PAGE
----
Preventinga recurrence of `never` event is important. Nurses and surgeons haveto adopt a standardized procedure when handling patients. Theyshould be quick to apologize and indemnify clients in cases of anyunexpected failure to prevent ‘never’ cases. Improper handlingof patients risks lives. Therefore, they are expected to upholdprofessionalism, and in the event of any difficulty, they shouldconsult expertise. They will guide on particular cases that preventoccurrences of such incidents. Nurses and surgeons are alsoencouraged to uphold professional codes and ethics that guide them inhandling patients. This step instills discipline and reducesinefficiencies that are the principal causes of ‘never’ events. Though they are bound to err, just like any other human beings, theyshould not gamble up with patient’s lives. The healthcare shouldcater such particular instances. Costs of medication can be waived,and nurses and doctors are challenged to learn from their faults andcorrect appropriately.
Alsoas healthcare quality assurance expert, I would urge participants tocomply with measures that assure quality medication. These stepsshould be integrated so as to manage inherent challenges in thesector. It also reminds healthcare leadership to employ mechanismsthat decrease severe medical errors even in complicated facilities. A classic example can be done through engagement of adequate andqualified nurses and doctors (Jebb, Esegbona-Adeigbe, Justice, &Crumbie, 2014). Such rigorous steps will streamline servicesdelivery and more importantly, offer quality services. An aggressivehealthcare management can loop in project managers. Their expertisecan be harnessed in tracking service delivery, and if there aresignals of inefficiency and substandard, they are checked so thatquality service is assured. Further analysis can be adopted so as tofind practical solutions for ‘never’ event cases. Such testedand efficient solutions are best preventive strategies, whichtranslates into safe and quality medical system.
Qualityassurance technique in preventing ‘never’ event
TotalQuality Management Principle (TQM) was developed in the 1950s, andsince then, it has maintained its relevance across all borders. Every sector desires to offer best and competitive services that meetclients’ expectations. According to Schattenkirk (2012),healthcare is not exceptional. It also needs quality assuranceapproaches that transform health care by assuring quality medicationsand reduce ‘never’ events. TQM approach serves the bestprinciple as it intertwines patients’ expectations and themanagement’s objectives (Padhy, 2013). It describes operations ofa healthcare facility, structure, and the culture. It binds themwith patients who seek medications. If nurses, surgeons, and themanagement strictly adhere to TQM blueprints, there will be reduced‘never’ cases that have marred several facilities.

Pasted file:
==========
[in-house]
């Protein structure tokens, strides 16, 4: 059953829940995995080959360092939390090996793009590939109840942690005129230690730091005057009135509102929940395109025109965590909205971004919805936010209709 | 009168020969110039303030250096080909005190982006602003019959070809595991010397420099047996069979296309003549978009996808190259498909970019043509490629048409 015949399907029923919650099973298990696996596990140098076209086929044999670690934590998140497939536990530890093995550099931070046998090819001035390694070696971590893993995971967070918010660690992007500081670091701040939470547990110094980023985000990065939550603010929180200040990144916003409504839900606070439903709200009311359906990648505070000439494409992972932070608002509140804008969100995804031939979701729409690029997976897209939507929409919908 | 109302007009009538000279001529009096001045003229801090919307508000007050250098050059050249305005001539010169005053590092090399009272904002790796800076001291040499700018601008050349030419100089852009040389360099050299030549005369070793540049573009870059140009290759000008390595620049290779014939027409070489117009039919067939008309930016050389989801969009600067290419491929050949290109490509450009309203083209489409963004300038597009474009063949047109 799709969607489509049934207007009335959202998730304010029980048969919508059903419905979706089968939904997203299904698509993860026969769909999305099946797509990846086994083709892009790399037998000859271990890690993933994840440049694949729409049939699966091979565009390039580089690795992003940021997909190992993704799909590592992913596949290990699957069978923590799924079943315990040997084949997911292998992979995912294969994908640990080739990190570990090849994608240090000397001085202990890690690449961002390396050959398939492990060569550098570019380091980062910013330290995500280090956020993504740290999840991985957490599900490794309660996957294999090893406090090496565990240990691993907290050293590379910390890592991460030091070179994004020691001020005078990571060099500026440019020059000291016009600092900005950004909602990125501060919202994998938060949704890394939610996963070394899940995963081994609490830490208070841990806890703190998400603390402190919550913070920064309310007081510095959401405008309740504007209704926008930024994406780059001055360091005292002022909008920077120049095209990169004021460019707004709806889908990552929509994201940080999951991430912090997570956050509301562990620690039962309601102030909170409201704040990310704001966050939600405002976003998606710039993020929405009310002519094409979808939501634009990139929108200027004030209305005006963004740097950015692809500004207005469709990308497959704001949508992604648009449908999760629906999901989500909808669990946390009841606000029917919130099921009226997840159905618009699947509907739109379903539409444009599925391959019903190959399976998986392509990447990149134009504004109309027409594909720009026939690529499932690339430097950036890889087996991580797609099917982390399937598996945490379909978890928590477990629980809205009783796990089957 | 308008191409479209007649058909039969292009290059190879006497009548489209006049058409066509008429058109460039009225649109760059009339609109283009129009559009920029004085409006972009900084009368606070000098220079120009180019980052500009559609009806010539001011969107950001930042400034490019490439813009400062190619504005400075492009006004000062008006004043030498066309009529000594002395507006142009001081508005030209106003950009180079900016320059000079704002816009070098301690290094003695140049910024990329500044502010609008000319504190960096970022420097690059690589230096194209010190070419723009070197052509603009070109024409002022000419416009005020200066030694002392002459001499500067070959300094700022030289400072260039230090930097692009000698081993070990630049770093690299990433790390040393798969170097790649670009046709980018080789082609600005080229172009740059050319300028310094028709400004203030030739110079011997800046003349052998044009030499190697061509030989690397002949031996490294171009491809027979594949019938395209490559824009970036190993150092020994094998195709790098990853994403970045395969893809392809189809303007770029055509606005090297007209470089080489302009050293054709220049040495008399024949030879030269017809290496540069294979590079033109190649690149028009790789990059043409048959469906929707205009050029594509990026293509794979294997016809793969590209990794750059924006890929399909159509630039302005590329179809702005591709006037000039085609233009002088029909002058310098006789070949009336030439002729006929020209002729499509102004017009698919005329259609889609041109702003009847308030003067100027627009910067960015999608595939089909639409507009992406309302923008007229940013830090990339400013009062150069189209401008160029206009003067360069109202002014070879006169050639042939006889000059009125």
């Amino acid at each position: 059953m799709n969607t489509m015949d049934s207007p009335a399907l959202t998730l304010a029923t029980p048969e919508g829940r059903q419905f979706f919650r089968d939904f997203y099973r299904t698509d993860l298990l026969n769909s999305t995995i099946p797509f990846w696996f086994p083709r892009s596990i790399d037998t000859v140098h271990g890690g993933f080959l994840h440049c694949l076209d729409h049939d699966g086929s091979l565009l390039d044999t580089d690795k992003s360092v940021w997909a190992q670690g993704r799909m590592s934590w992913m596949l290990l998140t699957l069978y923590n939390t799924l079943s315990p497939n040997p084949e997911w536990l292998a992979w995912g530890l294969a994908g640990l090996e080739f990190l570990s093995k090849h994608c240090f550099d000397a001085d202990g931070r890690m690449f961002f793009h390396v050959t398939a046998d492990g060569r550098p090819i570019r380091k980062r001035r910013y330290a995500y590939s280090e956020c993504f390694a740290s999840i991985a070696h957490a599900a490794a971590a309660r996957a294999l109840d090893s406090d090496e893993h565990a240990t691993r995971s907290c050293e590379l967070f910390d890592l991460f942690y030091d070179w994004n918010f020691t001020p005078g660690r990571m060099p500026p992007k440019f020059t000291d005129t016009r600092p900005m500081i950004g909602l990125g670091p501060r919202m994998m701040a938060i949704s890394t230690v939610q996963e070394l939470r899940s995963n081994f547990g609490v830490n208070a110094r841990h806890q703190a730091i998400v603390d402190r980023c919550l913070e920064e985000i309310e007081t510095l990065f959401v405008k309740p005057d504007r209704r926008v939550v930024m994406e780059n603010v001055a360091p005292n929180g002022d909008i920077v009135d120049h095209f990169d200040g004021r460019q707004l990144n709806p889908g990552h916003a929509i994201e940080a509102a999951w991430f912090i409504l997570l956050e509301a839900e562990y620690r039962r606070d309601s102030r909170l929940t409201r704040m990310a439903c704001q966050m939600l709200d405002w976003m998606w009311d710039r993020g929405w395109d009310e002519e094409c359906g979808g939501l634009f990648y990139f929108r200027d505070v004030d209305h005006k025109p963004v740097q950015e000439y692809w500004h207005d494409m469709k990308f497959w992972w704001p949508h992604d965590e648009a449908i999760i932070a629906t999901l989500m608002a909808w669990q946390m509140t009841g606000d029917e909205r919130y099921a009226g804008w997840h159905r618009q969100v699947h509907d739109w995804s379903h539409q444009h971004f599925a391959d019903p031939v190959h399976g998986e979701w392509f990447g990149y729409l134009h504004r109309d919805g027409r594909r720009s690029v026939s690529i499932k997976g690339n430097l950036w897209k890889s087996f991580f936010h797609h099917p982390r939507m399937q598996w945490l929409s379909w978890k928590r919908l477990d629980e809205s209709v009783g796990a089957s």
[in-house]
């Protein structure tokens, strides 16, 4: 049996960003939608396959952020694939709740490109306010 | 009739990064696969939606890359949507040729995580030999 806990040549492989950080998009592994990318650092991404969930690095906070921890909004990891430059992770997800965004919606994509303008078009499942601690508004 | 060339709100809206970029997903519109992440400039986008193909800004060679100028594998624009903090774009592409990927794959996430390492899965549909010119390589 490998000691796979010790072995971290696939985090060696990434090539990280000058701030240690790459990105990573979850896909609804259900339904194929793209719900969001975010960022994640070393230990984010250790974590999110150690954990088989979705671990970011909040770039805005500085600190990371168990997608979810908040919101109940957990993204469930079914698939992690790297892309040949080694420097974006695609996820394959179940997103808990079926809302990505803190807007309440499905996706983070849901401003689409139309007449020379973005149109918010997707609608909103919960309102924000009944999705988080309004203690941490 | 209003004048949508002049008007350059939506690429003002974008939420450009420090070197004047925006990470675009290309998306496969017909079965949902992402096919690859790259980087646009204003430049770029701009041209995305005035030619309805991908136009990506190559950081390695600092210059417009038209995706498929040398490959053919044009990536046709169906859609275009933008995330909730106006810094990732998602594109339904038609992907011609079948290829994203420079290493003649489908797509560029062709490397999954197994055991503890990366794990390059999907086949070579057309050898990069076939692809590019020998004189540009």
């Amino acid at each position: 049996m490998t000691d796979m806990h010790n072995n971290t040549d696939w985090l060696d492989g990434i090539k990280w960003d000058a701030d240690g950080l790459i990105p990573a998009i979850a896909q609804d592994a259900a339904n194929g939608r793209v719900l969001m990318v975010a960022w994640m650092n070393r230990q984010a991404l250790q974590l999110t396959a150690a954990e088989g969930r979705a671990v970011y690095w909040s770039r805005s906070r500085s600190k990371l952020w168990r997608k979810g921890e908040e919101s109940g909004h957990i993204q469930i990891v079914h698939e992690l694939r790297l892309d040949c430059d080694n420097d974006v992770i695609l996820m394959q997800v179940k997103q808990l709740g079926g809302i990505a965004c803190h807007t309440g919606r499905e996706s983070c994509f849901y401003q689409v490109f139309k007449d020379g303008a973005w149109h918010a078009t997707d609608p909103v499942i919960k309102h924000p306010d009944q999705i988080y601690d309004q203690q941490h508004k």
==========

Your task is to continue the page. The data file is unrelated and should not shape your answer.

Moreover,successful application of TQM vis-à-vis other quality approachesassures continual growth and development in the organization. Theresultant impact is seen in enhanced trust in workstations, employeesupholding integrity, and adhering to ethical codes. Suchincorporated moves instill a culture of teamwork that just meansquality health care services are achieved. It also prepares medicsto face contemporary medical trends and dynamics. This helps themrespond to daily challenges. Communication and commitment ofindividuals define the success of healthcare facility. Thus, awell-co-ordinated communication network smoothens operations anderadicates system inefficiencies. It also prepares them to advanceto a higher level of leadership where they manage the facility andstrive towards organization goals. The TQM approach ensures thingsare done right on the first time. This is the kind of efficiencythat health service deserves. Any defects are timely detected andstamp out, thus assuring quality services to all. If this approachadheres to the letter, ‘never’ events will be eradicated (Jebb etal., 2014).
Inconclusion, incidences of ‘never’ events pose loss of trust inmedical facilities and more so as a threat to well-being. However,as underscored by TQM elements, sanity can be restored in healthsector if a proper implementation is followed. Also, this is boostedby other quality approaches that enhance capacities of medicalpersonnel and guarantee the quality of medications (Schattenkirk,2012). Appropriate implementations of these quality measures focuson engagement of management in ensuring achievement of definedoutcomes. Such steps assure unprejudiced and quality servicesoffered to the public. Apart from TQM, Lean, and Six Sigma, and CQIas appropriate approaches that can streamline healthcare services(Padhy, 2013). If nurses are well empowered towards qualityservices, it would be easy to integrate these elements andcoordinated so as to assure quality medication. It will also pushforward and ensure that the facility achieves its objectives andtowards world-class healthcare.